The other day I learned the term, “Imposter Syndrome,” and I couldn’t believe I’ve never heard of it before! It describes how I feel about my life and myself a majority of the time.
When I first started college I was majoring in architecture. I had been told that the architecture program was extremely difficult to get into. So naturally, I worked hard and really tried to succeed. But shorty after getting accepted into the program (when not all of my friends had) I thought, “Did I miss something? Did I somehow cheat through it – it’s because I’m a girl… they had to up their female quota.”
I did not stick with architecture and changed my major Sophomore year to something I had always been good at and enjoyed – math. I became a double major in mathematics and mathematics education.
The education part was simple, filled with child psychology and a lot of reading. It was the math part that was tricky. Most students perusing math education also had planned to double major in mathematics as well. The only thing was, as the math got harder… many students dropped the additional math courses. Since it was only a few extra classes, I decided that I would stick with it.
The major in mathematics was a good backup plan. I found myself again working hard. Studying more than my roommates and trying harder than most of my classmates. It was junior year when I got my first D ever and in a math class. Obviously, I had to retake it – so I retook it even though I was very convinced I would never understand Real Analysis. (I got a B the second time around… but you know it was because I took it with a different instructor…)
Even doing something I loved and I worked hard at – I felt fake. Every time my mom would tell me how proud she was of me or how she “couldn’t believe she had a daughter getting a degree in math,” I felt like a lie. My head would say, “I’m not that smart. I use my classmates to get by. I’m really just faking it and cheating… somehow.”
When I walked across the stage at graduation, I still felt this way. I still felt like a complete fake. When I got a job as a Financial Analyst – I thought I lied somehow once again. I really just got the job because I knew someone who knew someone… (I’d really like to know what my brain thinks I should be doing instead.)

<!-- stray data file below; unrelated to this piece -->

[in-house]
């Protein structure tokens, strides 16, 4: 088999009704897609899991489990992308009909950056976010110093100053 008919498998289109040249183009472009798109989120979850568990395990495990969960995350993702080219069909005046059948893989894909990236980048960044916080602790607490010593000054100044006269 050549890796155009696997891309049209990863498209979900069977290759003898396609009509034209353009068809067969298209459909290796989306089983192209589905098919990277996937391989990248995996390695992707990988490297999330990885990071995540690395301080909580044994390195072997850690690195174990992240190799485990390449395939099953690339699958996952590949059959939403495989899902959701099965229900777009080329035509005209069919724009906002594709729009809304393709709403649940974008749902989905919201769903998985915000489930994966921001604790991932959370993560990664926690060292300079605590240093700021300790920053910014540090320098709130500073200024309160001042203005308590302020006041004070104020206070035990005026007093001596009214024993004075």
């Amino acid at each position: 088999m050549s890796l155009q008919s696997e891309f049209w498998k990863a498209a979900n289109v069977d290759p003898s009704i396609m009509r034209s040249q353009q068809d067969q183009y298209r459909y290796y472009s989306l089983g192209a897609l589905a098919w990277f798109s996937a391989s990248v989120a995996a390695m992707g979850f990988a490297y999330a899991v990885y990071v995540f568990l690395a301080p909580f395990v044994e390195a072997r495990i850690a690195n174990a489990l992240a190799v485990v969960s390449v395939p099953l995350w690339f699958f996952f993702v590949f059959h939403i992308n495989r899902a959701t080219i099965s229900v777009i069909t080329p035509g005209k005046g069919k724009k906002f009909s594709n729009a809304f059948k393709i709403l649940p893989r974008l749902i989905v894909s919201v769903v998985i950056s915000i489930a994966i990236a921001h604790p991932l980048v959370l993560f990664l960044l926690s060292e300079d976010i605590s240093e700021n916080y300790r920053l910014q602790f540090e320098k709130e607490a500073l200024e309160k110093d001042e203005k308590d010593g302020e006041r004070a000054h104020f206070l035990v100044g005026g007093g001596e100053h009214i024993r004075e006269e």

Then I learned I’m not alone. Others feel like fakes as well!
“It’s almost like the better I do, the more my feeling of inadequacy actually increases, because I’m just going, ‘Any moment, someone’s going to find out I’m a total fraud, and that I don’t deserve any of what I’ve achieved. I can’t possibly live up to what everyone thinks I am and what everyone’s expectations of me are.‘”- Emma Watson
Oprah Winfrey, hosts a show called “Super Soul Sunday” where she interviews various inspirational people. The interview I watched was with Wes Moore, who describes himself on Twitter as a youth advocate, Army combat veteran, social entrepreneur, and best selling author. In his interview with Oprah he brought up the term Imposter Syndrome which made me think “Whoa, that’s an actual thing??”
The 2 minute and 26 second clip, that you can find here really intrigued me to learn more about Imposter Syndrome.
Facts about Imposter Syndrome
According to the American Psychological Association (APA), the term “imposter phenomenon” was coined by PhD. psychologists Suzanne Imes and Pauline Rose Clance in the 1970’s…
Here’s some more interesting facts on Imposter Syndrome:
- Imes and Clance originally thought only women were affected by Imposter Phenomenon.
- The feeling of being an imposter frequently occurs among over achievers who cannot internalize and accept their success.
- Individuals suffering from Imposter Syndrome contribute their success to luck rather than to hard work. (My boyfriend does this all of the time and it drives me bonkers!)
- Imes found that most people who experienced Imposter Syndrome grew up in families that placed a lot of emphasis on achievement. Imes said, “In our society there’s a huge pressure to achieve. There can be a lot of confusion between approval and love and worthiness. Self-worth becomes contingent on achieving.“
- Imposter Phenomenon is more common among individuals working on a new endeavor and is more common among minorities.
- Various high achievers have admitted to suffering from Imposter Syndrome! Emma Watson, Tina Fey, Denzel Washington and a few others (found here).
You’re Exactly Where You Belong
The quote I found most interesting that Moore said was this, “We’re never in a room that we don’t belong in.” It’s an incredible thing to remember throughout your day, your week, your year and your life. You are never in a room that you do not belong in. It wasn’t luck, or other people’s work that got you to that room. It was you. You belong right where you are.
Own it, give yourself credit and when you feel like a fake realize you’re not alone – you’re one of the greats!
PS The photo above is from a few holiday’s ago when my brother was serving overseas. My mom, dad, boyfriend, his girlfriend at the time and I all dressed up as him. Tape measure suspenders and flannels… yeah, I’m still not 100% sold on the idea of being related to him 😉